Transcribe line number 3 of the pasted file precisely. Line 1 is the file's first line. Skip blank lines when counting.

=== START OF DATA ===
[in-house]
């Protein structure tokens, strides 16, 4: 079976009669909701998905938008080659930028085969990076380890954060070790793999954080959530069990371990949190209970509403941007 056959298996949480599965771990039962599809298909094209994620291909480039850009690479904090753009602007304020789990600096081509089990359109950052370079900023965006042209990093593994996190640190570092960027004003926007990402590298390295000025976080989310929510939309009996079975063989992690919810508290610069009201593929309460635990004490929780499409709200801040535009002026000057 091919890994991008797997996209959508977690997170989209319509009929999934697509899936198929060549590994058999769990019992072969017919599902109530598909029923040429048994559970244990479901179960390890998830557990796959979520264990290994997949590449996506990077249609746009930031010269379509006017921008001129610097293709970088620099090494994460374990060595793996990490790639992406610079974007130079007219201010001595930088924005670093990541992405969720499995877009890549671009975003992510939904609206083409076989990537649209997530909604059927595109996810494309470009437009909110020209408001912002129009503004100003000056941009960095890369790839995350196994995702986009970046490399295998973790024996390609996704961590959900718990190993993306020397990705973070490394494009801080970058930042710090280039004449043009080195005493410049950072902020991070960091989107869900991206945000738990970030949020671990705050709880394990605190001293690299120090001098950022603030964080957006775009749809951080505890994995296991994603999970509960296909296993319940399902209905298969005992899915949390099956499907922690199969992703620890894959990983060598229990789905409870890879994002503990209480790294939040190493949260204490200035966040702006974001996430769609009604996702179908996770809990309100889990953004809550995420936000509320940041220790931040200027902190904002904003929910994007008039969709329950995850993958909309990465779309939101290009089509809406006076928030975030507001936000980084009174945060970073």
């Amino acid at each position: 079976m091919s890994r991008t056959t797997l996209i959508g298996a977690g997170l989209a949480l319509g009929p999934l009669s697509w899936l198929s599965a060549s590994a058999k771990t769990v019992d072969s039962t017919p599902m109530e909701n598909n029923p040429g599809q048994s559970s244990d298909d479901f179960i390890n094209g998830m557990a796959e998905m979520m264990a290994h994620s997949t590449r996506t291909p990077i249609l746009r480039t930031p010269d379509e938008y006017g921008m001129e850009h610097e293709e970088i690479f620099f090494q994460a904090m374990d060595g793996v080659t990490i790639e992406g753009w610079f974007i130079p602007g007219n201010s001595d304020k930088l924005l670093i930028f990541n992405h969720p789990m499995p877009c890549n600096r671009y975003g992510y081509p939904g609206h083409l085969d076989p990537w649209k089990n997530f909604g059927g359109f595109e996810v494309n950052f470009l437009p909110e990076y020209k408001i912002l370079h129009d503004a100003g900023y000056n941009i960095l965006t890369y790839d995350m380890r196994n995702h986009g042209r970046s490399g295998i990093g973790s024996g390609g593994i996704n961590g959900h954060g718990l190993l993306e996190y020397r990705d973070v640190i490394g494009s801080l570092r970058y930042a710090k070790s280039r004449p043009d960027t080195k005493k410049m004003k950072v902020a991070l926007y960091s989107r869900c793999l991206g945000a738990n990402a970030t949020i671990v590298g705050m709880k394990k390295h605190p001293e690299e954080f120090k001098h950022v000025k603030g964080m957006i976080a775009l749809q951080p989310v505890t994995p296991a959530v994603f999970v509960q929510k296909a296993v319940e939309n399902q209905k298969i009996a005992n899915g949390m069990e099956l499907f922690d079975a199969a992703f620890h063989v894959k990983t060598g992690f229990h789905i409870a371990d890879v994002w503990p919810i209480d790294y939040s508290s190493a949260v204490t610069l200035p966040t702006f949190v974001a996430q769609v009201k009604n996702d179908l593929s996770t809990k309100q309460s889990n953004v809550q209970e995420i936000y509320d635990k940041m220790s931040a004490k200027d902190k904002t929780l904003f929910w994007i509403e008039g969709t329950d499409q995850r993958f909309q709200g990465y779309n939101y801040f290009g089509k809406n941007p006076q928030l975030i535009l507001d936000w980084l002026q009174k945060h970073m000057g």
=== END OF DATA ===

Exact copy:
């Amino acid at each position: 079976m091919s890994r991008t056959t797997l996209i959508g298996a977690g997170l989209a949480l319509g009929p999934l009669s697509w899936l198929s599965a060549s590994a058999k771990t769990v019992d072969s039962t017919p599902m109530e909701n598909n029923p040429g599809q048994s559970s244990d298909d479901f179960i390890n094209g998830m557990a796959e998905m979520m264990a290994h994620s997949t590449r996506t291909p990077i249609l746009r480039t930031p010269d379509e938008y006017g921008m001129e850009h610097e293709e970088i690479f620099f090494q994460a904090m374990d060595g793996v080659t990490i790639e992406g753009w610079f974007i130079p602007g007219n201010s001595d304020k930088l924005l670093i930028f990541n992405h969720p789990m499995p877009c890549n600096r671009y975003g992510y081509p939904g609206h083409l085969d076989p990537w649209k089990n997530f909604g059927g359109f595109e996810v494309n950052f470009l437009p909110e990076y020209k408001i912002l370079h129009d503004a100003g900023y000056n941009i960095l965006t890369y790839d995350m380890r196994n995702h986009g042209r970046s490399g295998i990093g973790s024996g390609g593994i996704n961590g959900h954060g718990l190993l993306e996190y020397r990705d973070v640190i490394g494009s801080l570092r970058y930042a710090k070790s280039r004449p043009d960027t080195k005493k410049m004003k950072v902020a991070l926007y960091s989107r869900c793999l991206g945000a738990n990402a970030t949020i671990v590298g705050m709880k394990k390295h605190p001293e690299e954080f120090k001098h950022v000025k603030g964080m957006i976080a775009l749809q951080p989310v505890t994995p296991a959530v994603f999970v509960q929510k296909a296993v319940e939309n399902q209905k298969i009996a005992n899915g949390m069990e099956l499907f922690d079975a199969a992703f620890h063989v894959k990983t060598g992690f229990h789905i409870a371990d890879v994002w503990p919810i209480d790294y939040s508290s190493a949260v204490t610069l200035p966040t702006f949190v974001a996430q769609v009201k009604n996702d179908l593929s996770t809990k309100q309460s889990n953004v809550q209970e995420i936000y509320d635990k940041m220790s931040a004490k200027d902190k904002t929780l904003f929910w994007i509403e008039g969709t329950d499409q995850r993958f909309q709200g990465y779309n939101y801040f290009g089509k809406n941007p006076q928030l975030i535009l507001d936000w980084l002026q009174k945060h970073m000057g």